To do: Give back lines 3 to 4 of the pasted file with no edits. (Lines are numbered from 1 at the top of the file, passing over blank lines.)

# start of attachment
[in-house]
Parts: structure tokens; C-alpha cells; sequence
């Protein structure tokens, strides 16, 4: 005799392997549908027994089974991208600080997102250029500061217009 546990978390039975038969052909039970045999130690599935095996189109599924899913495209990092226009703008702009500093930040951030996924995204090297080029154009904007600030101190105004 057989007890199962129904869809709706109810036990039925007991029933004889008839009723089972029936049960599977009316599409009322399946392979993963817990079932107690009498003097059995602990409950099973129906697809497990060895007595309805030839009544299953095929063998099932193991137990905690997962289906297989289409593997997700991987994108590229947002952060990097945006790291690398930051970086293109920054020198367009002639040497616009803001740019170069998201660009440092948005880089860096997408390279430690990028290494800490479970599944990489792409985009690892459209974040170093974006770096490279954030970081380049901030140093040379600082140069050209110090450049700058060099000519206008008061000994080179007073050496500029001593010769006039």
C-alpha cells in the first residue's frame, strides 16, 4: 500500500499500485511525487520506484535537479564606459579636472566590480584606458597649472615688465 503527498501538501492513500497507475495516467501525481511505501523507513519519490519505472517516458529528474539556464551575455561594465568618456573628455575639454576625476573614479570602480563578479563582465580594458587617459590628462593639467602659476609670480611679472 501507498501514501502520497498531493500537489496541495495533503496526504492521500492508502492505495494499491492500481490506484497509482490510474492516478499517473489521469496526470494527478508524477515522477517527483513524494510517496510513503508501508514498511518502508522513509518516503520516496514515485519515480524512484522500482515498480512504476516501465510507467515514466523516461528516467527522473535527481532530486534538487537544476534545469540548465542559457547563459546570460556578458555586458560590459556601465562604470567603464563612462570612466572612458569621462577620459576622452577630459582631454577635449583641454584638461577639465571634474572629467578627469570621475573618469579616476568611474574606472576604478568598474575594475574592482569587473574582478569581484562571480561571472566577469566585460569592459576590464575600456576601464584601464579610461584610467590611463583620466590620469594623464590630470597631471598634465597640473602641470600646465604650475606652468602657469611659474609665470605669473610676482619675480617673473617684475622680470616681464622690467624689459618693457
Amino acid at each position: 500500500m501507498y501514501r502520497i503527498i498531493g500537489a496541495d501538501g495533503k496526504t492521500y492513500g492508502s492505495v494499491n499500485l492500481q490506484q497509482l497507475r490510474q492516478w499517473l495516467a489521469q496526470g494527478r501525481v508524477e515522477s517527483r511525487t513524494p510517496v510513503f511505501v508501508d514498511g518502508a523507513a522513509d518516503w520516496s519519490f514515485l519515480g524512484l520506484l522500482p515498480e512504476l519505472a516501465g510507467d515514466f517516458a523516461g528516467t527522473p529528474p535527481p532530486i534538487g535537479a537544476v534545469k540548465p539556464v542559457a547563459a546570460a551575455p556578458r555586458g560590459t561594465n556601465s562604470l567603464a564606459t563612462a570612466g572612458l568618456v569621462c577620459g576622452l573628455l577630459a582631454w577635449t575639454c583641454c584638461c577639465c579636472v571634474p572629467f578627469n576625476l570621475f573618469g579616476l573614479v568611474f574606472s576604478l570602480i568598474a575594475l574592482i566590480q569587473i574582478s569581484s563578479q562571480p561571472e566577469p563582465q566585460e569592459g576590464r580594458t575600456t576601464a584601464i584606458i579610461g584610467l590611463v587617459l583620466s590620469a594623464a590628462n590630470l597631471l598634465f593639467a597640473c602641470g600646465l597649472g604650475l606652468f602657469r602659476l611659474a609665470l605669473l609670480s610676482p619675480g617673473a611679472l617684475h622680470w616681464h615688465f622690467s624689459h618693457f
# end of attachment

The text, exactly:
């Protein structure tokens, strides 16, 4: 005799392997549908027994089974991208600080997102250029500061217009 546990978390039975038969052909039970045999130690599935095996189109599924899913495209990092226009703008702009500093930040951030996924995204090297080029154009904007600030101190105004 057989007890199962129904869809709706109810036990039925007991029933004889008839009723089972029936049960599977009316599409009322399946392979993963817990079932107690009498003097059995602990409950099973129906697809497990060895007595309805030839009544299953095929063998099932193991137990905690997962289906297989289409593997997700991987994108590229947002952060990097945006790291690398930051970086293109920054020198367009002639040497616009803001740019170069998201660009440092948005880089860096997408390279430690990028290494800490479970599944990489792409985009690892459209974040170093974006770096490279954030970081380049901030140093040379600082140069050209110090450049700058060099000519206008008061000994080179007073050496500029001593010769006039």
C-alpha cells in the first residue's frame, strides 16, 4: 500500500499500485511525487520506484535537479564606459579636472566590480584606458597649472615688465 503527498501538501492513500497507475495516467501525481511505501523507513519519490519505472517516458529528474539556464551575455561594465568618456573628455575639454576625476573614479570602480563578479563582465580594458587617459590628462593639467602659476609670480611679472 501507498501514501502520497498531493500537489496541495495533503496526504492521500492508502492505495494499491492500481490506484497509482490510474492516478499517473489521469496526470494527478508524477515522477517527483513524494510517496510513503508501508514498511518502508522513509518516503520516496514515485519515480524512484522500482515498480512504476516501465510507467515514466523516461528516467527522473535527481532530486534538487537544476534545469540548465542559457547563459546570460556578458555586458560590459556601465562604470567603464563612462570612466572612458569621462577620459576622452577630459582631454577635449583641454584638461577639465571634474572629467578627469570621475573618469579616476568611474574606472576604478568598474575594475574592482569587473574582478569581484562571480561571472566577469566585460569592459576590464575600456576601464584601464579610461584610467590611463583620466590620469594623464590630470597631471598634465597640473602641470600646465604650475606652468602657469611659474609665470605669473610676482619675480617673473617684475622680470616681464622690467624689459618693457